Go For Broke, Sincerely,
Gabriel

Nicholas Franks: Introduction

February 11, 2013 § Leave a comment

Hello everyone! My name is Nick. I am a 4th year History major. I am currently in the process of creating a thesis. I am hoping this class will keep me on track and provide me with some tools to make my research well rounded. I have taken all of my upper divisions dealing with US History. Almost all of them have dealt with western expansion.

My research will be focusing on food trucks and taco trucks right now. I want to know about the traditional ones as well as the gourmet ones. Who runs and operates both types? Is there any conflict over areas for serving food? How did the current phenomena of gourmet trucks build off of traditional taco or food trucks? What problems do both face today?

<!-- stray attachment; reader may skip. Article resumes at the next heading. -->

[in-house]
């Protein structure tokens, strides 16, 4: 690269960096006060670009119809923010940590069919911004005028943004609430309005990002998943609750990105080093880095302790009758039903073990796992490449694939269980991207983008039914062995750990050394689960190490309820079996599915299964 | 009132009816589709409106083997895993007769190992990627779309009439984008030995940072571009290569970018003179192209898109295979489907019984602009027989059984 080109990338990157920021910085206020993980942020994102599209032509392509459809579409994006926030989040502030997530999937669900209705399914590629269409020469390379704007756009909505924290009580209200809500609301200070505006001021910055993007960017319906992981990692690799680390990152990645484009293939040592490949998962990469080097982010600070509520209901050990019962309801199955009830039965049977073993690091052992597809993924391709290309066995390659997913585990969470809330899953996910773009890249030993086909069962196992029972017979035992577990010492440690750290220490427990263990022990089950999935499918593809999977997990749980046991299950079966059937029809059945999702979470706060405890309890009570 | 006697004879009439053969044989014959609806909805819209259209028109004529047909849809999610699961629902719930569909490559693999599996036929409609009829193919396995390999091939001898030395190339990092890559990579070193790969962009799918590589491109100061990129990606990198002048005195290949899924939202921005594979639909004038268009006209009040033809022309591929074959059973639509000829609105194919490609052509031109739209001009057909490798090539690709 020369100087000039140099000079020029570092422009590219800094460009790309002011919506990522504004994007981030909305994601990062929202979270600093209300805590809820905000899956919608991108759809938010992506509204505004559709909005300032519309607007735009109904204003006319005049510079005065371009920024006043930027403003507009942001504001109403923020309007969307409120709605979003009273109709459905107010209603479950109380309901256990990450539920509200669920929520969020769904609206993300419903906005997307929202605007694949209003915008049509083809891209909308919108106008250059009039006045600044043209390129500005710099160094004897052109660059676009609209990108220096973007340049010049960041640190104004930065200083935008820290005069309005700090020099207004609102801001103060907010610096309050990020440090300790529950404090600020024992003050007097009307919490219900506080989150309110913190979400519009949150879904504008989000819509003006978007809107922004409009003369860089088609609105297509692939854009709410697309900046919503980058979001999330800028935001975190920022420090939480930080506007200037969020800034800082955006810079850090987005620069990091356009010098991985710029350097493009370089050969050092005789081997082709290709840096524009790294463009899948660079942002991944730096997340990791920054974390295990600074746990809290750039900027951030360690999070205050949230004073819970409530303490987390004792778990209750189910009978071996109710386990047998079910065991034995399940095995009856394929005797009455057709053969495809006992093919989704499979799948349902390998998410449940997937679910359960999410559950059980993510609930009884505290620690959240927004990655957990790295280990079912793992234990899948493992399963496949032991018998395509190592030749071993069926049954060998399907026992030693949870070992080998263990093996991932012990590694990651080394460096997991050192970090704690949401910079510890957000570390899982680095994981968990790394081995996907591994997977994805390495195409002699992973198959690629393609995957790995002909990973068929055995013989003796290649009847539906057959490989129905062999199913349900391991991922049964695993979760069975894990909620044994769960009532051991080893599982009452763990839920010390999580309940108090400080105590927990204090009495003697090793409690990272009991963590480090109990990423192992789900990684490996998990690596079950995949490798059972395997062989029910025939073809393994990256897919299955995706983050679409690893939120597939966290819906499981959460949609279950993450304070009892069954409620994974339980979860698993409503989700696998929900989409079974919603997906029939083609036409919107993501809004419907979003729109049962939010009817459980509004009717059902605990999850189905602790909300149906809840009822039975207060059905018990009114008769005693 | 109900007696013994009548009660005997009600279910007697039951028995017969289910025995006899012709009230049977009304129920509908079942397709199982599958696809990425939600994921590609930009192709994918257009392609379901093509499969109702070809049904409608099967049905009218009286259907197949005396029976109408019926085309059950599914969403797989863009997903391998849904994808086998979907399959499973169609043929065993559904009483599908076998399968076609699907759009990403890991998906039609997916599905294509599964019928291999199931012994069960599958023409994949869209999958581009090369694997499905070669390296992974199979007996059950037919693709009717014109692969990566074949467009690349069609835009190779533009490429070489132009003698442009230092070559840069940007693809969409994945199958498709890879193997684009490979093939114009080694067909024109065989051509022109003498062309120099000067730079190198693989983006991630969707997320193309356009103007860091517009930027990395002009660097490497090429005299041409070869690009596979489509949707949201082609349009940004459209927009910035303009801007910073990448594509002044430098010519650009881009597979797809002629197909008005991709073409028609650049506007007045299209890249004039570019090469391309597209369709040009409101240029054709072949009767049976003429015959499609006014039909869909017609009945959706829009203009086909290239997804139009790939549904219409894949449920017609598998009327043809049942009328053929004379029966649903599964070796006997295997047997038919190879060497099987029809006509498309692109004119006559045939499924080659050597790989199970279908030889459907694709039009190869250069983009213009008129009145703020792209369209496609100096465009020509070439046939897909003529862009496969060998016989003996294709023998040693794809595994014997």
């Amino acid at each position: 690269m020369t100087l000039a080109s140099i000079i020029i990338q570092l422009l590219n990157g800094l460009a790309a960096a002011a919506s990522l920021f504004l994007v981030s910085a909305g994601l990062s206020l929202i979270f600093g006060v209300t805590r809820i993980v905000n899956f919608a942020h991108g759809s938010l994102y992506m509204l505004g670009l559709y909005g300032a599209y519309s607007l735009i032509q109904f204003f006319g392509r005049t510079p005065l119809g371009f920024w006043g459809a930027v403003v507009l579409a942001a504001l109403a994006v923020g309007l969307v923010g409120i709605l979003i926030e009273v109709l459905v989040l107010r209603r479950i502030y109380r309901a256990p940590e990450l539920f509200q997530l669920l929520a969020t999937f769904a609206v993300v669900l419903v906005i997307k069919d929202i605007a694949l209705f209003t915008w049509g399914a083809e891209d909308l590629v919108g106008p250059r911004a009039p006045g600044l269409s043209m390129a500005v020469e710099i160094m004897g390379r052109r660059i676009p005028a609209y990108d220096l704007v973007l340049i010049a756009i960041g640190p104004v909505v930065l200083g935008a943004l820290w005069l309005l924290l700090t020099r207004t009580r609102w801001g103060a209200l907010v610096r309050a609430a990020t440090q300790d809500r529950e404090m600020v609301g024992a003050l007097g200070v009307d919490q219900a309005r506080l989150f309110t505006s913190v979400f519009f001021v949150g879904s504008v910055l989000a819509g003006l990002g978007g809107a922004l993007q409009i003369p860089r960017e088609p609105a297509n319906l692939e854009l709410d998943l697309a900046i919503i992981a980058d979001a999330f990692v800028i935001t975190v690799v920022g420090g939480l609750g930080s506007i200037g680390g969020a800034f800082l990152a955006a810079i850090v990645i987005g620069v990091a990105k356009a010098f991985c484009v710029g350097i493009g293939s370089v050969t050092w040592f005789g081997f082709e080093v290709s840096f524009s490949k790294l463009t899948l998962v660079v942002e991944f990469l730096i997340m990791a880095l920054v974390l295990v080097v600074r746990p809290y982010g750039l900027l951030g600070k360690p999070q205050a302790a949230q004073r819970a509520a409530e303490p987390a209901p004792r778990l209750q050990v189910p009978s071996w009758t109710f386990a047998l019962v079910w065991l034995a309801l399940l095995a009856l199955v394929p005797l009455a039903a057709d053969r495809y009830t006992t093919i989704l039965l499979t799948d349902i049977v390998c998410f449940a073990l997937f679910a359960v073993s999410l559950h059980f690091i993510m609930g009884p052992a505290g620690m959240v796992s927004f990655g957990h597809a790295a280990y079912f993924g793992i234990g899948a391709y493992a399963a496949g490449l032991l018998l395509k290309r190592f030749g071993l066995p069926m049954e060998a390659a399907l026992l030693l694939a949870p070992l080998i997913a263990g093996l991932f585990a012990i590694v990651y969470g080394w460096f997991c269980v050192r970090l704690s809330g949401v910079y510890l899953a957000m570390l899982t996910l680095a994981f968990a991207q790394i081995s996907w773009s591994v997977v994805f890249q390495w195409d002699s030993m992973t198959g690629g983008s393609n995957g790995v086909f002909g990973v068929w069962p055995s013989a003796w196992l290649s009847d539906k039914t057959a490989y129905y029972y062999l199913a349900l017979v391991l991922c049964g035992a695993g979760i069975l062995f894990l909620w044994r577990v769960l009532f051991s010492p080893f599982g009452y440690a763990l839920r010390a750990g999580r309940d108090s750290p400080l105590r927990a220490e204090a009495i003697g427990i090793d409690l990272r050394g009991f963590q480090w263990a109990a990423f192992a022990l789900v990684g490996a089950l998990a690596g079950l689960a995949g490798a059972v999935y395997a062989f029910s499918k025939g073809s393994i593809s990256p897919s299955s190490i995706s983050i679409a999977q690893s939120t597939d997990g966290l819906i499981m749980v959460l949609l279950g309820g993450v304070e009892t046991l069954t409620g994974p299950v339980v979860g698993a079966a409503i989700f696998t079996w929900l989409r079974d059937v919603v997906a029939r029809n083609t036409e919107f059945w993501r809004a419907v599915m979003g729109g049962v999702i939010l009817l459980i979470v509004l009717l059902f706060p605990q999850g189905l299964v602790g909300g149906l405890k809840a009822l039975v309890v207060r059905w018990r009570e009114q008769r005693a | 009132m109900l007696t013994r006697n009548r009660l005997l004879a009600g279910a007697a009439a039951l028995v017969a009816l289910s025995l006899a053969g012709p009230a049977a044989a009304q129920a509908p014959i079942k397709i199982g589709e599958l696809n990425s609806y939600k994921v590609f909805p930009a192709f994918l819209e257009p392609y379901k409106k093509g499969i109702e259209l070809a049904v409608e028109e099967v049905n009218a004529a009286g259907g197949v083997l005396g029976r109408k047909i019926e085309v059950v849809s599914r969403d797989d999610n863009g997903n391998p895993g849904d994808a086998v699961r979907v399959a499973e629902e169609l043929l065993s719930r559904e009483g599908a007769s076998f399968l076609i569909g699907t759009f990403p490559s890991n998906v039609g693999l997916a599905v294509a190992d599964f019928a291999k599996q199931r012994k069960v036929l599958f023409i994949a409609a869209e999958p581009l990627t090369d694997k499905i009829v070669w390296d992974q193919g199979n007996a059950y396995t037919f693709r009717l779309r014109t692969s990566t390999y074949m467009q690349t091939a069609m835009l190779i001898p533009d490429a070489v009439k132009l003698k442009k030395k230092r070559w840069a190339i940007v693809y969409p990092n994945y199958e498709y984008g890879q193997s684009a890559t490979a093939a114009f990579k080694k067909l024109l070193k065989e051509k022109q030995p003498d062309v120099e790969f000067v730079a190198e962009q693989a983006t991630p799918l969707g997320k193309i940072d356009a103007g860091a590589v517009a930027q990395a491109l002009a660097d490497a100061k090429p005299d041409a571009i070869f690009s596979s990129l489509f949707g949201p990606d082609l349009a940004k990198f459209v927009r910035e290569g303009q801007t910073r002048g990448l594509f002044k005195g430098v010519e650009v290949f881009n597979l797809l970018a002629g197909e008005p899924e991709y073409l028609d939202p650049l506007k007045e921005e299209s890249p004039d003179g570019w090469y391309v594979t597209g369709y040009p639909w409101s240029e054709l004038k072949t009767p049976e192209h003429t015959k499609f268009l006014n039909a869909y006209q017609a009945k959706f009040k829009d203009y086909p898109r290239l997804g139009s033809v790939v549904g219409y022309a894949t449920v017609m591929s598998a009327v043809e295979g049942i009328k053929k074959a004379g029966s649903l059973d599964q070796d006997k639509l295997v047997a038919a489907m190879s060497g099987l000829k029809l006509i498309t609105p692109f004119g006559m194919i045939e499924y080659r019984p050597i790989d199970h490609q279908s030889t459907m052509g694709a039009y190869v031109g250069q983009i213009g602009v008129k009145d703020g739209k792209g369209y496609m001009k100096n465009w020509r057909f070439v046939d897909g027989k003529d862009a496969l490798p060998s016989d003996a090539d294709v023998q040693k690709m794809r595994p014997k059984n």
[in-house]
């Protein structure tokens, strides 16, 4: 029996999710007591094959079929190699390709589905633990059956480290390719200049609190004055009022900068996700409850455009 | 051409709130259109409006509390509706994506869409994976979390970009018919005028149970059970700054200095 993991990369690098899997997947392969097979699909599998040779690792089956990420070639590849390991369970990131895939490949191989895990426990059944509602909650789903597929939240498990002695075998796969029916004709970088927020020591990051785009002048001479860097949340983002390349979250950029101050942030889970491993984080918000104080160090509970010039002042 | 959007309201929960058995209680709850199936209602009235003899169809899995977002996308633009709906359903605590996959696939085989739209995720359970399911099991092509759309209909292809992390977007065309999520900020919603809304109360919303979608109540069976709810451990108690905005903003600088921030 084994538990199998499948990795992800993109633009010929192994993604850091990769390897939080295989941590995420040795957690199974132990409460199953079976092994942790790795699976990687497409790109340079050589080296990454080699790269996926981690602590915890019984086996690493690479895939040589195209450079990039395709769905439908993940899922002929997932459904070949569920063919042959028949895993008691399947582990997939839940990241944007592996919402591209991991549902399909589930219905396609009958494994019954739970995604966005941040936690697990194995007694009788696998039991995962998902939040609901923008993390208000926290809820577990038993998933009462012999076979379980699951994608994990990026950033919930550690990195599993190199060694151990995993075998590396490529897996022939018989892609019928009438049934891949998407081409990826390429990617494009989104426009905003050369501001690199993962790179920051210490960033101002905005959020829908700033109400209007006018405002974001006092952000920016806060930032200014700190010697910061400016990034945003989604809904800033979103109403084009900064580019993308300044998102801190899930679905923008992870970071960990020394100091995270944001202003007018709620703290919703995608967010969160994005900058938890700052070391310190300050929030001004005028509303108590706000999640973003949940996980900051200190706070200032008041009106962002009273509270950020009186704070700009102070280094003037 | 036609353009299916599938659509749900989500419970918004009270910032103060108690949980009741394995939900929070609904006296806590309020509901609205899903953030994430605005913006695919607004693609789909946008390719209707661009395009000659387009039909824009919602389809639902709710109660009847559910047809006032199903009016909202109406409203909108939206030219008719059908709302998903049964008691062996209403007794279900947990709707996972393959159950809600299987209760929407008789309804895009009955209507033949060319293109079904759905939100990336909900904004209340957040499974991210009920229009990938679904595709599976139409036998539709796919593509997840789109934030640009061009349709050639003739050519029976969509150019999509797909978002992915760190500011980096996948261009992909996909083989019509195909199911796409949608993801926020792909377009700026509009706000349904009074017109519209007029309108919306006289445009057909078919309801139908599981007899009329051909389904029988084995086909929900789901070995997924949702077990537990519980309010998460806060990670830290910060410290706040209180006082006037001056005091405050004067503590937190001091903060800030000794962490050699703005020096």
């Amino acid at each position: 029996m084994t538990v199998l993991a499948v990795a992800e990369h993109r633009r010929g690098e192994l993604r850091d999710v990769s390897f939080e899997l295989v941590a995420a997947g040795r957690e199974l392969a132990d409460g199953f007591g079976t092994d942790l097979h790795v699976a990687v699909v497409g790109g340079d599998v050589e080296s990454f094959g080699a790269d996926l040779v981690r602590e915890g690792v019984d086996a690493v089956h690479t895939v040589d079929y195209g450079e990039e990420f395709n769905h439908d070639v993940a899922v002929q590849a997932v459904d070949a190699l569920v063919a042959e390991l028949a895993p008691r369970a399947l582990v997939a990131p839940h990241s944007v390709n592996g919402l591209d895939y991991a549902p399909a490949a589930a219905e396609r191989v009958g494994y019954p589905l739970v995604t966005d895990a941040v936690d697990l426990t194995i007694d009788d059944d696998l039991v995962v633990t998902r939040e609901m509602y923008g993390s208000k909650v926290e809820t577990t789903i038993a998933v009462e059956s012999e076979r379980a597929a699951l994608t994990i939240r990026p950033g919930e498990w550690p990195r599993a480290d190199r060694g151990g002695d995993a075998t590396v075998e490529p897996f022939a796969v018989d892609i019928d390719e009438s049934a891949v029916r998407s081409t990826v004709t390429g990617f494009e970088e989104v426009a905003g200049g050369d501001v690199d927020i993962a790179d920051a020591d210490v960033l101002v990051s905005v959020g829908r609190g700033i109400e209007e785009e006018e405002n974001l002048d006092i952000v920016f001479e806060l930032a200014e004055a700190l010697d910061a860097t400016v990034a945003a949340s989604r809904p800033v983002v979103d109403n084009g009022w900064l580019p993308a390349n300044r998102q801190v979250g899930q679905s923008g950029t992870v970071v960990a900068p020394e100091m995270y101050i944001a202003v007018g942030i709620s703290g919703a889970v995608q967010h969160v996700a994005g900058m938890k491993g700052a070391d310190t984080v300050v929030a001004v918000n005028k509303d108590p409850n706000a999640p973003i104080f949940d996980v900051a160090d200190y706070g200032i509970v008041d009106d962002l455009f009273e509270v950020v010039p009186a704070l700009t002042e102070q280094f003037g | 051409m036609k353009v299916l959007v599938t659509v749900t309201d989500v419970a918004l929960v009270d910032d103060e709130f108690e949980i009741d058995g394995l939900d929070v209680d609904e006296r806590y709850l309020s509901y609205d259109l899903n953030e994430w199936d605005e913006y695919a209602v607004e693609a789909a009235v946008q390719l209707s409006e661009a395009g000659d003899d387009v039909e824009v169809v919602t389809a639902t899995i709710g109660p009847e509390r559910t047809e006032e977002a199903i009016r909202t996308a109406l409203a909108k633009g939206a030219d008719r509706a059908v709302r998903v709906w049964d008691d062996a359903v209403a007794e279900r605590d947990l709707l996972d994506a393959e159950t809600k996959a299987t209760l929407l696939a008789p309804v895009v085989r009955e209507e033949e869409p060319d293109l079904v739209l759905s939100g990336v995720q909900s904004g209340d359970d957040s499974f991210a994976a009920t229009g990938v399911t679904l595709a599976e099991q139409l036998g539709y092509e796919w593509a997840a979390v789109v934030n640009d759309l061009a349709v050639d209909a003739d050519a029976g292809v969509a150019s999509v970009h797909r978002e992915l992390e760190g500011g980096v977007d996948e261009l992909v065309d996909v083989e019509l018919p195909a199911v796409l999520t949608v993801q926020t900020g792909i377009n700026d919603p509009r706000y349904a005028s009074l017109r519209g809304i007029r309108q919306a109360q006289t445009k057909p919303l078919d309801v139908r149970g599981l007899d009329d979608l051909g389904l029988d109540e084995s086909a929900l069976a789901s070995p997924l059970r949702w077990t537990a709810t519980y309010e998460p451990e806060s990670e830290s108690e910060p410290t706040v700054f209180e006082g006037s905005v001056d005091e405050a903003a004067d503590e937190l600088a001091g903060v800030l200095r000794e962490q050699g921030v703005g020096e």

I hope to have a great semester with everyone here.

Lexie Ryan: an introduction

February 11, 2013 § Leave a comment

Hey everyone, my name is Lexie and I’m a third year history major and am also pursuing a German minor (not sure how that will end up, though), and I enthusiastically love chocolate, London, cats, and running. I tend to get really really excited about every history class I take, and thus I have a very hard time narrowing down an interest for a potential 101 thesis. I recently got back from an eight month epic tour of western Europe, an experience that is currently exerting the most pressure on my potential thesis topics.

I seem to be leaning toward two options for further research: sport rivalries in Europe during the Cold War, like the Olympics or football matches, or architectural representations of imperialism in the capital cities of Europe, specifically London’s Trafalgar Square. This semester I will have the chance to research both of these topics, as I will be writing a research paper for a history class on British Modernity, as well as giving a report on any topic I desire in German history. I hope that I don’t stumble across something else that I immediately fall in love with, but I realize that is a possibility, especially in a class that is centered around research.